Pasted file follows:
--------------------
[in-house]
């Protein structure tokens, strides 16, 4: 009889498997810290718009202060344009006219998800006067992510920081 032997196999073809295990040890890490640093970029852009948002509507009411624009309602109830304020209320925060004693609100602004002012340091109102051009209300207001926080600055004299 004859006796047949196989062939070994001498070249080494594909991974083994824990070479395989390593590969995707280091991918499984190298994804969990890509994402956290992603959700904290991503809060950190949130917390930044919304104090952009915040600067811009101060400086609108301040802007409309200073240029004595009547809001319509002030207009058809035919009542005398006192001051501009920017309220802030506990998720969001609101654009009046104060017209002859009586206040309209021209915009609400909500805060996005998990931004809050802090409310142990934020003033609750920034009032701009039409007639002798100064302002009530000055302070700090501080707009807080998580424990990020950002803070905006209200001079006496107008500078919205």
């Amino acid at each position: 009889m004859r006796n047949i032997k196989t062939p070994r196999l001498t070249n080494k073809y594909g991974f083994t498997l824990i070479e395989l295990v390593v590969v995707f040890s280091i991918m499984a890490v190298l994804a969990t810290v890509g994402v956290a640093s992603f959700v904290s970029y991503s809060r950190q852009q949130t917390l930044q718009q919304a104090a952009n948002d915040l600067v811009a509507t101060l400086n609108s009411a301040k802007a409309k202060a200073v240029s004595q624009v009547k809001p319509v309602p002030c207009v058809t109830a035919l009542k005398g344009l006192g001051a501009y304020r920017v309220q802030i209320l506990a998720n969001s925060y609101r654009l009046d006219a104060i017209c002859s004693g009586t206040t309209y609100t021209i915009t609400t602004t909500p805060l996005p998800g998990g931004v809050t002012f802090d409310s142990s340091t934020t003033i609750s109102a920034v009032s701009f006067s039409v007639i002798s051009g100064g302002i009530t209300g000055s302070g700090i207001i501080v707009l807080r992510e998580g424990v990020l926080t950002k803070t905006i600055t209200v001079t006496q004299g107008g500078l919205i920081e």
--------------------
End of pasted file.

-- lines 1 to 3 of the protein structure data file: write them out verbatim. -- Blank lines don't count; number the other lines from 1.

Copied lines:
[in-house]
């Protein structure tokens, strides 16, 4: 009889498997810290718009202060344009006219998800006067992510920081 032997196999073809295990040890890490640093970029852009948002509507009411624009309602109830304020209320925060004693609100602004002012340091109102051009209300207001926080600055004299 004859006796047949196989062939070994001498070249080494594909991974083994824990070479395989390593590969995707280091991918499984190298994804969990890509994402956290992603959700904290991503809060950190949130917390930044919304104090952009915040600067811009101060400086609108301040802007409309200073240029004595009547809001319509002030207009058809035919009542005398006192001051501009920017309220802030506990998720969001609101654009009046104060017209002859009586206040309209021209915009609400909500805060996005998990931004809050802090409310142990934020003033609750920034009032701009039409007639002798100064302002009530000055302070700090501080707009807080998580424990990020950002803070905006209200001079006496107008500078919205």
């Amino acid at each position: 009889m004859r006796n047949i032997k196989t062939p070994r196999l001498t070249n080494k073809y594909g991974f083994t498997l824990i070479e395989l295990v390593v590969v995707f040890s280091i991918m499984a890490v190298l994804a969990t810290v890509g994402v956290a640093s992603f959700v904290s970029y991503s809060r950190q852009q949130t917390l930044q718009q919304a104090a952009n948002d915040l600067v811009a509507t101060l400086n609108s009411a301040k802007a409309k202060a200073v240029s004595q624009v009547k809001p319509v309602p002030c207009v058809t109830a035919l009542k005398g344009l006192g001051a501009y304020r920017v309220q802030i209320l506990a998720n969001s925060y609101r654009l009046d006219a104060i017209c002859s004693g009586t206040t309209y609100t021209i915009t609400t602004t909500p805060l996005p998800g998990g931004v809050t002012f802090d409310s142990s340091t934020t003033i609750s109102a920034v009032s701009f006067s039409v007639i002798s051009g100064g302002i009530t209300g000055s302070g700090i207001i501080v707009l807080r992510e998580g424990v990020l926080t950002k803070t905006i600055t209200v001079t006496q004299g107008g500078l919205i920081e």